2010 a big year for 'hoppers'
Farmers in parts of the U.S. are finding grasshopper populations higher than they've been in the last 3 decades.
High numbers late in 2009 indicate a heavy egg population going into this year, according to a report from Syngenta. After discovering the number of eggs laid, researchers in 17 states agree 2010 is going to go down as a big hopper year. They're now on high alert in states like Nebraska, South Dakota and Wyoming, where the heaviest outbreaks are expected.
"Grasshoppers in the Western prairie and mountain states look to be setting themselves up for populations of what they call 'Biblical proportions,'" says Syngenta Crop Protection insecticides techincal brand manager Roy Boykin. "Researchers who study these grasshoppers and watch the populations are saying that this may be the largest population that they've seen in 30 years."
While the pests typically start out in pasture and rangeland, it won't be tough for them to migrate into row crops, especially no-till acres. That's because grasshopper eggs normally fare better in untilled soils. That makes soybean farmers most susceptible -- especially in the highest-risk areas -- to hopper damage, Boykin says.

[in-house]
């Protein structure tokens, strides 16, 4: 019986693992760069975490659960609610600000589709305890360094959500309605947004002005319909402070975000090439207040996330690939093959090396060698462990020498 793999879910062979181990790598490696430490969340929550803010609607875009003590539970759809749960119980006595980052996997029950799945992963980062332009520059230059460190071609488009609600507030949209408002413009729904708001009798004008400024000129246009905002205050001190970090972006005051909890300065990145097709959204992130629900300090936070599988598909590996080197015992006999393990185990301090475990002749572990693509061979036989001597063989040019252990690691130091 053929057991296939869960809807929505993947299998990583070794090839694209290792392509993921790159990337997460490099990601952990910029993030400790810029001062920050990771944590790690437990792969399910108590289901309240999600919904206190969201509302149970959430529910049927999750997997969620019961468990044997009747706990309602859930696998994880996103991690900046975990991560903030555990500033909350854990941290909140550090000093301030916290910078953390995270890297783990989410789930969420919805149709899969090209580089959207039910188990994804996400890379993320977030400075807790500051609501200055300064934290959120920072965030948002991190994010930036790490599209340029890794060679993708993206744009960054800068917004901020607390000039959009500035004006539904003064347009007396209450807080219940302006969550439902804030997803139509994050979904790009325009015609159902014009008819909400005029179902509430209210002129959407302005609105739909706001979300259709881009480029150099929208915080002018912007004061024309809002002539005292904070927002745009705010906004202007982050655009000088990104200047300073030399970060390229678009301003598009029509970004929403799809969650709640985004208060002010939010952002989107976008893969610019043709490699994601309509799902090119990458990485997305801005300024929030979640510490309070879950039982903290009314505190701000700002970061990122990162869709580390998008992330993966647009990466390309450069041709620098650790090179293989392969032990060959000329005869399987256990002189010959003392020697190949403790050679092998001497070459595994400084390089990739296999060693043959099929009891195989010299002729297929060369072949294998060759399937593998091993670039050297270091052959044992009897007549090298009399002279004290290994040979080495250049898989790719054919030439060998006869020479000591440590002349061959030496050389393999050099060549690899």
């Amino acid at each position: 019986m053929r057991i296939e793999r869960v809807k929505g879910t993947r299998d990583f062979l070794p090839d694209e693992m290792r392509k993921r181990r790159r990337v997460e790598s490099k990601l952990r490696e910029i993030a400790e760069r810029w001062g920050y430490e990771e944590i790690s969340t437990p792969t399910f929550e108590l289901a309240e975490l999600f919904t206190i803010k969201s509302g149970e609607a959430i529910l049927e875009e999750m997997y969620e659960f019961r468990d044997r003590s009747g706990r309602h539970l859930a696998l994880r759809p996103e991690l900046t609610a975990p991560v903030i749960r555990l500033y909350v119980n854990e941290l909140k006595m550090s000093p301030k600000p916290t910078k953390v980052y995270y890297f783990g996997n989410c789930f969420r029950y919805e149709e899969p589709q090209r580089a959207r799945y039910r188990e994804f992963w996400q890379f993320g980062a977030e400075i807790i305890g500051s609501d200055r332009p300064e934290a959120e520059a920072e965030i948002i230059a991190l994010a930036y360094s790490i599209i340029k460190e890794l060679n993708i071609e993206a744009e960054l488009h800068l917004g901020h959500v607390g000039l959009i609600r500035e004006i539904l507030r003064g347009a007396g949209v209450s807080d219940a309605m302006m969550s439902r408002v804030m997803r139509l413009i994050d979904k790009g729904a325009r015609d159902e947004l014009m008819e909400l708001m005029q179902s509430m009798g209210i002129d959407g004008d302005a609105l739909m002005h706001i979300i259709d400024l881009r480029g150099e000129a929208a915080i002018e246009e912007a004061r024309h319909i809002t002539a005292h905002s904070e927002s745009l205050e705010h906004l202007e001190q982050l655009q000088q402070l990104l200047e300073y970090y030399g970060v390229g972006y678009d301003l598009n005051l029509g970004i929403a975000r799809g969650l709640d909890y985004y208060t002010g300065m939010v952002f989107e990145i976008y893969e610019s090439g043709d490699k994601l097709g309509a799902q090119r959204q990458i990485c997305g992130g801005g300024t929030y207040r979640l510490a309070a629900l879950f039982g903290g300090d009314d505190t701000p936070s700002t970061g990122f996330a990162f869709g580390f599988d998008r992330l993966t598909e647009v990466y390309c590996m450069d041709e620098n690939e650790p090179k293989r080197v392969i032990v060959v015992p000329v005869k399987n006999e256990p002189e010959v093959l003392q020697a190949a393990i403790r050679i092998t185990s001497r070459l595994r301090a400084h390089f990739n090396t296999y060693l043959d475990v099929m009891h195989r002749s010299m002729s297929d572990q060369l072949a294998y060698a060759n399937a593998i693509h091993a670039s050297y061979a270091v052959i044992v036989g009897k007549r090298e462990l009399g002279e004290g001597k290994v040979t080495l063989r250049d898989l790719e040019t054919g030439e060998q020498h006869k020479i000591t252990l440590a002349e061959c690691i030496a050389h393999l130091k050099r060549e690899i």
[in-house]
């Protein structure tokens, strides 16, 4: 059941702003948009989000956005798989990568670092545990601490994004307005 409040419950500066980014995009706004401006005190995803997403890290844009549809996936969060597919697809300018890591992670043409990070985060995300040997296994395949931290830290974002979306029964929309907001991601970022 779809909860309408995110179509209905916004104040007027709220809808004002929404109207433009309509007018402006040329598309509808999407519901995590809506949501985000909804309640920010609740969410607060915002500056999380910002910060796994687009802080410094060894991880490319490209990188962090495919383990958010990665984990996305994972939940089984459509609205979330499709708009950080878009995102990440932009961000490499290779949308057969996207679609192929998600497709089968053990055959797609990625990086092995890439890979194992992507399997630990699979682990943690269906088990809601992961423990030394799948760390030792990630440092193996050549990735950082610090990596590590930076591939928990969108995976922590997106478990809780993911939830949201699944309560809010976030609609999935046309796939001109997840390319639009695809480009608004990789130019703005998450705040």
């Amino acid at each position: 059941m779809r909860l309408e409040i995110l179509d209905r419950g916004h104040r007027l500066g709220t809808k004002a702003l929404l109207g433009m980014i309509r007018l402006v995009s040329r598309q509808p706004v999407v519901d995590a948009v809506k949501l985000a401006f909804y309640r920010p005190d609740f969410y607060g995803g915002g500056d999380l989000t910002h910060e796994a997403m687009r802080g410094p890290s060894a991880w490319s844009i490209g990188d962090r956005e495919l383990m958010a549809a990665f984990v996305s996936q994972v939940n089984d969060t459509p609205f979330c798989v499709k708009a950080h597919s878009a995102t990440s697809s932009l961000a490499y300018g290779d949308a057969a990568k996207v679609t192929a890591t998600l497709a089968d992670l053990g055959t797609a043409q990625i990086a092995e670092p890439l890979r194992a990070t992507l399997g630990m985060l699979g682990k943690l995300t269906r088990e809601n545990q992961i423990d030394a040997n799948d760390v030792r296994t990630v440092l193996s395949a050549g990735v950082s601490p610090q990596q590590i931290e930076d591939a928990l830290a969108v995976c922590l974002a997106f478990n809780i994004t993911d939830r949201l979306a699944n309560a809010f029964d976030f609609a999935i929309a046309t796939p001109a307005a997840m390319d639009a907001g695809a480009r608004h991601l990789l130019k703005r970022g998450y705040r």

"Assuming that these populations do develop the way the USDA is predicting, it's very likely that these grasshoppers will move into their soybean crops...and if they do move into soybean or any other crops, the populations will be devastating, and the growers need to be prepared to take action," he says.
Use the following scale to determine the economic damage you may be incurring when scouting:
- Non-economic damage: 5-10 adults/square yard
- Light damage: 11-20 adults/square yard
- Threatening damage: 21-40 adults/square yard
- Severe damage: 41-80 adults/square yard
- Very severe damage: 80+ adults/square yard
When treating, Boykin says an insecticide like Syngenta's Warrior II is effective on both pasture and crop acres. That product has quick knockdown and residual control. Endigo ZC also provides good hopper control in soybean acres, Boykin adds, also providing good residual control.
"The best thing growers can do is be on the lookout and make early applications to try to keep these grasshoppers under control," he says.